The below is an abridged version of the full executive summary that Sport Industry Spotlight attendees receive as part of their package. To find out more about the session and to sign up for future panels, click here.
The latest edition of Sport Industry Spotlight took a close look at UK campaigns, focusing on the brands, teams, and rights holders who are bringing campaigns to the nation's attention and captivating the public en masse.
Each Sport Industry Spotlight session is based on a category at the Sport Industry Awards 2020, this time focussing on the UK Campaign of the Year Award in association with Smart Group.
The panel was made of up of Marzena Bogdanowicz, Head of Marketing & Commercial, Women's Football, The FA; Malph Minns, Managing Director, Strive Sponsorship; James Parry, Portfolio Head of Marketing, BBC Sport; Lee Price, Head of PR & Mischief, Paddy Power.
As with all Sport Industry Spotlight sessions, the subject matter was led by attendees, through a series of interactive polls and questions from the floor, and hosted by Alex Coulson, Managing Director, Sport Industry Group.
Understanding Your Audience
National campaigns for major sporting events or brand marketing campaigns come in many shapes and sizes, with the panel in agreement that understanding the audience you’re talking to is crucial.
This was perhaps best summed up by the BBC’s Parry, who spoke on the question of using the passion that sport creates to draw up public interest. Although passion is something sport can conjure up, it can be off-putting according to Parry.
Strive Sponsorship’s Minns was similarly emphatic on the importance of understanding the audience you’re speaking to and when, but also understanding your own place in the landscape.
When dealing with the coronavirus pandemic, for example, it’s vital to ask whether or not your brand should be the one to honour the heroes of the crisis, or whether your message should be about something else.
Understanding how best to position your brand in the moment is crucial in the current scenario but according to the panel that’s something which could become even more important in the coming months and years. Minns spoke about seeing more brands seize the moment and sees this as something which will become more and more important as time goes on.
Price, meanwhile, explained how his brand, Paddy Power, is confident in its own position within the market that his team know which moments they can capitalise on and when. It’s important to be aware of the cultural relevance of the moment, he said, but also to be self-aware enough to understand how the public sees you - and then to use that to your advantage.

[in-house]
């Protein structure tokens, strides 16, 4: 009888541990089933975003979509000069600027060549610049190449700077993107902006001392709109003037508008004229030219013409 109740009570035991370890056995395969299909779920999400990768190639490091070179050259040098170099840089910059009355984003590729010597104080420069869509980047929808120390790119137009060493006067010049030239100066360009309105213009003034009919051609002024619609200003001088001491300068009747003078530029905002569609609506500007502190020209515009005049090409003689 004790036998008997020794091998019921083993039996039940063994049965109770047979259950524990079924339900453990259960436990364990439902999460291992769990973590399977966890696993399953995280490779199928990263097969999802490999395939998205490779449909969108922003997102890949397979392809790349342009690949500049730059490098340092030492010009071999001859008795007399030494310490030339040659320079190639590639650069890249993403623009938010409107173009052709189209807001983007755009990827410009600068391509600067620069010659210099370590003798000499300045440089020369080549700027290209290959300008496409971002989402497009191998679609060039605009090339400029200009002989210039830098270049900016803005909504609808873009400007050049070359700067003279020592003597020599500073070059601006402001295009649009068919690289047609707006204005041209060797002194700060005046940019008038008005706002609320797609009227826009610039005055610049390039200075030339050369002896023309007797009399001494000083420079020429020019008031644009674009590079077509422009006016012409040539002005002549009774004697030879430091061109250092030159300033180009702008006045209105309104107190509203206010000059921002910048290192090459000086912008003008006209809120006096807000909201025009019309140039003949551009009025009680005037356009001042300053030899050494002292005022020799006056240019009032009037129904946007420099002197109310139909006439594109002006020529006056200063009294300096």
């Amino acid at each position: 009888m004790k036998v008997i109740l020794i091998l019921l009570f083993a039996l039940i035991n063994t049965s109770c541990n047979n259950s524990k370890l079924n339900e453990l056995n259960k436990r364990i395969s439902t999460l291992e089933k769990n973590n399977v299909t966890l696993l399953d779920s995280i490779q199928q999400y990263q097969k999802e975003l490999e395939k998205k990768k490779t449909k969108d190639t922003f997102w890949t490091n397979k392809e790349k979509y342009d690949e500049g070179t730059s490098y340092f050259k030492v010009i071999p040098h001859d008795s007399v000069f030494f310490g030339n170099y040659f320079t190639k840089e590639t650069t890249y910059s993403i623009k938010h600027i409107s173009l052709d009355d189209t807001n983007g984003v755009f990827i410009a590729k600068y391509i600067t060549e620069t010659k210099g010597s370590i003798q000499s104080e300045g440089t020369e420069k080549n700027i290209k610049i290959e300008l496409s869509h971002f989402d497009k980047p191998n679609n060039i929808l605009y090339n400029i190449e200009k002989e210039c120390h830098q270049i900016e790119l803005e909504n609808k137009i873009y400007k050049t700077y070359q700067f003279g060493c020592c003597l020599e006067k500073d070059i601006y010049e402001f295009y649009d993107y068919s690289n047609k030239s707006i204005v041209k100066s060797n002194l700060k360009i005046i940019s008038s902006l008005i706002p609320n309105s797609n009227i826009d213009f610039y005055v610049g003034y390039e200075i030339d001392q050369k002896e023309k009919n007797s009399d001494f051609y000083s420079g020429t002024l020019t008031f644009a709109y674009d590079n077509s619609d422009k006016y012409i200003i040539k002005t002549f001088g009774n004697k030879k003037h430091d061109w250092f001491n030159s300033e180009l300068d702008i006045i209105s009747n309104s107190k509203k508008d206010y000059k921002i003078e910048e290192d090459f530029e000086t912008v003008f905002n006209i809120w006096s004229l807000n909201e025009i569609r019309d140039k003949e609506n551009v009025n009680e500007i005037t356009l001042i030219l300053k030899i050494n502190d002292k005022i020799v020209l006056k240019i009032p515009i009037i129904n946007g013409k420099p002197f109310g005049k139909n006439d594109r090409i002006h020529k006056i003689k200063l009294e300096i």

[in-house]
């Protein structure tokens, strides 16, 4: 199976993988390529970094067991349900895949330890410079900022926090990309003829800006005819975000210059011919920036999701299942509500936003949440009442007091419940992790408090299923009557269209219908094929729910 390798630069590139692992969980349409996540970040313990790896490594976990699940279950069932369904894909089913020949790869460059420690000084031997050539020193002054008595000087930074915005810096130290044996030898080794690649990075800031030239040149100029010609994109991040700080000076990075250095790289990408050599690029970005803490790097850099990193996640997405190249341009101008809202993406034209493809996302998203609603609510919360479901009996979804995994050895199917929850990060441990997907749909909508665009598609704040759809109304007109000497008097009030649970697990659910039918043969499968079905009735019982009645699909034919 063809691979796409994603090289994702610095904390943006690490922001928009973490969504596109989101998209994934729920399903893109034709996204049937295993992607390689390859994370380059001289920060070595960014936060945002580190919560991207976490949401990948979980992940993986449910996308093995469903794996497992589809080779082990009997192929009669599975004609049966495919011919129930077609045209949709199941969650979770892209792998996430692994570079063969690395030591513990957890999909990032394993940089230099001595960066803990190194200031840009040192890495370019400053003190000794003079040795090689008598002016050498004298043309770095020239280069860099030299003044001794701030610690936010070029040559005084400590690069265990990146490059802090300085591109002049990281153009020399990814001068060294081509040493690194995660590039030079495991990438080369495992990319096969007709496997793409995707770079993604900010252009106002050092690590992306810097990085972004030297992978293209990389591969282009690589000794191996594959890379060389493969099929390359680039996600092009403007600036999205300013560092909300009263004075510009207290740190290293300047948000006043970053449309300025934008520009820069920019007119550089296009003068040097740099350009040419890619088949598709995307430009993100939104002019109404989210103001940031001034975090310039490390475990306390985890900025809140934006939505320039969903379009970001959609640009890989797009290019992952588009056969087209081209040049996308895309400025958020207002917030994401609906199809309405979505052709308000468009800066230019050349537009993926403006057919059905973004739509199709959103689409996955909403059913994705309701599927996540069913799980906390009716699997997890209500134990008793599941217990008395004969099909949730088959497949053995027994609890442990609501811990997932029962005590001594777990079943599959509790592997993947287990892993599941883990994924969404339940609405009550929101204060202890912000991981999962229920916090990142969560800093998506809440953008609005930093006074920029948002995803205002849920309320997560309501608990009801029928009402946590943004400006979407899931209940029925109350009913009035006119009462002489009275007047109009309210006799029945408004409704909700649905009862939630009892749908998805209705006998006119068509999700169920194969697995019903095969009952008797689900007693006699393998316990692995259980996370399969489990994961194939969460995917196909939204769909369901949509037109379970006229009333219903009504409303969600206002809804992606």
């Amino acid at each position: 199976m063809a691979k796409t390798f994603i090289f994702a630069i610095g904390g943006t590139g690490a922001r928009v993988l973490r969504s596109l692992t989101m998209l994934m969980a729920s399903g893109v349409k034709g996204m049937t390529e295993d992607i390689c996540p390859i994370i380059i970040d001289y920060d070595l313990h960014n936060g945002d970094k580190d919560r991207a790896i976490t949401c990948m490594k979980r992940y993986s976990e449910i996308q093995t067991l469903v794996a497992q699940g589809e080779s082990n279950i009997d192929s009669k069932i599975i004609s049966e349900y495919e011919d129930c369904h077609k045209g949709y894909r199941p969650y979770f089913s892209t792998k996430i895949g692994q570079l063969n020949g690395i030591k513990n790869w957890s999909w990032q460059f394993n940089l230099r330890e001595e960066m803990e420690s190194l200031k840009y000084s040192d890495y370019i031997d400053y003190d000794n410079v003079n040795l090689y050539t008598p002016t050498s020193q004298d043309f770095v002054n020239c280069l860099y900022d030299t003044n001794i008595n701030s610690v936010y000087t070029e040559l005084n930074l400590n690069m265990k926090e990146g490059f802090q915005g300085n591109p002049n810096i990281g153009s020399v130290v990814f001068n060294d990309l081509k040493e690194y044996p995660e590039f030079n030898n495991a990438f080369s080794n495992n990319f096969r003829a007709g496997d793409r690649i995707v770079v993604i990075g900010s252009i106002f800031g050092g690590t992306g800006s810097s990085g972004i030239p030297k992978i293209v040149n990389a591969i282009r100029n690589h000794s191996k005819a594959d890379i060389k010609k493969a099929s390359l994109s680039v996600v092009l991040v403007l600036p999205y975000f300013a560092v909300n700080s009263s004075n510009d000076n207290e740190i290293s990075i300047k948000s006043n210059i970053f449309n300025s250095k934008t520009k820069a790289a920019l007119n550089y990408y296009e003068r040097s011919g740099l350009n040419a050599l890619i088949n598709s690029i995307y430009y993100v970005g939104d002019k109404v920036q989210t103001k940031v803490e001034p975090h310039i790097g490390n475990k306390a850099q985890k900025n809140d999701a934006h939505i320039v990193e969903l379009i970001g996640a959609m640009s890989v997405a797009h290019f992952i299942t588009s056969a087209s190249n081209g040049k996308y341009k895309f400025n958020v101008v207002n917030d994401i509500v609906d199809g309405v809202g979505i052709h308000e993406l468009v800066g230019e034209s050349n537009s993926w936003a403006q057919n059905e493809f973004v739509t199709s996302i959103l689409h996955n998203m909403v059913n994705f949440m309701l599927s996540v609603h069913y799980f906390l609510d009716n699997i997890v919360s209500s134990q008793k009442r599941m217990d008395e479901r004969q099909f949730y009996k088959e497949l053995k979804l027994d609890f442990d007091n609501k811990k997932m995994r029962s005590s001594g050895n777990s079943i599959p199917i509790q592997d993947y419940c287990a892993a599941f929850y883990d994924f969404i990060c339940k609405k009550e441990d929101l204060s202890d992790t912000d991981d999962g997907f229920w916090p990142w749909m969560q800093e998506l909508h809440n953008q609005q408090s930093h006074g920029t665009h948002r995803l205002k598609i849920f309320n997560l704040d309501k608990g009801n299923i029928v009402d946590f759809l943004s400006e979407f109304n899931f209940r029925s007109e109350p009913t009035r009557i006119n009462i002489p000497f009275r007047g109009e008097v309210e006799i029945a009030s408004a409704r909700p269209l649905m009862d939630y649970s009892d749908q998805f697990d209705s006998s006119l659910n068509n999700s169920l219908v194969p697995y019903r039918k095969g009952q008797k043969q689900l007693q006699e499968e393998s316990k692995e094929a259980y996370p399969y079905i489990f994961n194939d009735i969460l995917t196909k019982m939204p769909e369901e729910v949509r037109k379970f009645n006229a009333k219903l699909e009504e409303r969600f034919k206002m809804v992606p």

Speaking about the brand’s Save Our Shirt campaign, and the tie-in with the newly-relegated Huddersfield Town that saw the Paddy Power logo placed across the club’s shirt in pre-season only for it to be taken away completely for the start of the new campaign.
That was an example of the brand understanding the cultural moment, reminding its audience of the problem, and then building up issue only to break it down and present a solution.
Purpose and collaboration
Nationwide campaigns rely on collaboration, just as Price admitted that the Save Our Shirt campaign would not have enjoyed the same cut-through without the buy-in from Huddersfield.
However, collaboration on an even greater scale than before could be something we see more of in the coming years, and was touched on by Bogdanowicz, who spoke about the FA’s successful squad announcement video for the FIFA Women’s World Cup team.
That short campaign overcame some severe timing issues, she explained, as well as the fact that there is generally less interest in who will make the women’s team than there usually is in the men’s World Cup team.
Using 23 celebrities to lend reach and impact to the squad, and to gain some extra credibility for the sport as a whole, Bogdanowicz hailed the announcement as a triumph of collaboration, stating that none of the stars involved were paid for their help - but instead wanted to help grow women’s football.
That same unity of purpose, she said, goes across the FA’s women’s football partners, too, and partly explains the success the organisation has had in growing the womens’ game.
The Next Big Thing
Finally, the panel looked to what may happen in the future and focused on the next big thing to impact future nationwide campaigns.
Purpose, and collaboration were high on the list - especially, as Bogdanowicz said, if brands and organisations with similar goals are fighting each other then they’re fighting for the same space.
The panel pointed to some of the recent work by the likes of Nike and adidas around social justice and equality. The US brand recently asked the public not to turn its back on racism but to join together to challenge it and to create change. Its German rival then shared the video on social media, hinting that greater collaboration could be the hallmark of future campaigns and commenting ‘Together is how we make change’.
Sport Industry Spotlight is driven by genuine insider insight, and with interactivity built in throughout, the sessions make learning about the industry’s finest work both easy and accessible.
Join us next week for Sport Industry Spotlight: Sport Event Coverage to talk all things broadcasting, behind-the-scenes content, rich editorial, and what it takes to get eyeballs on all that sport has to offer.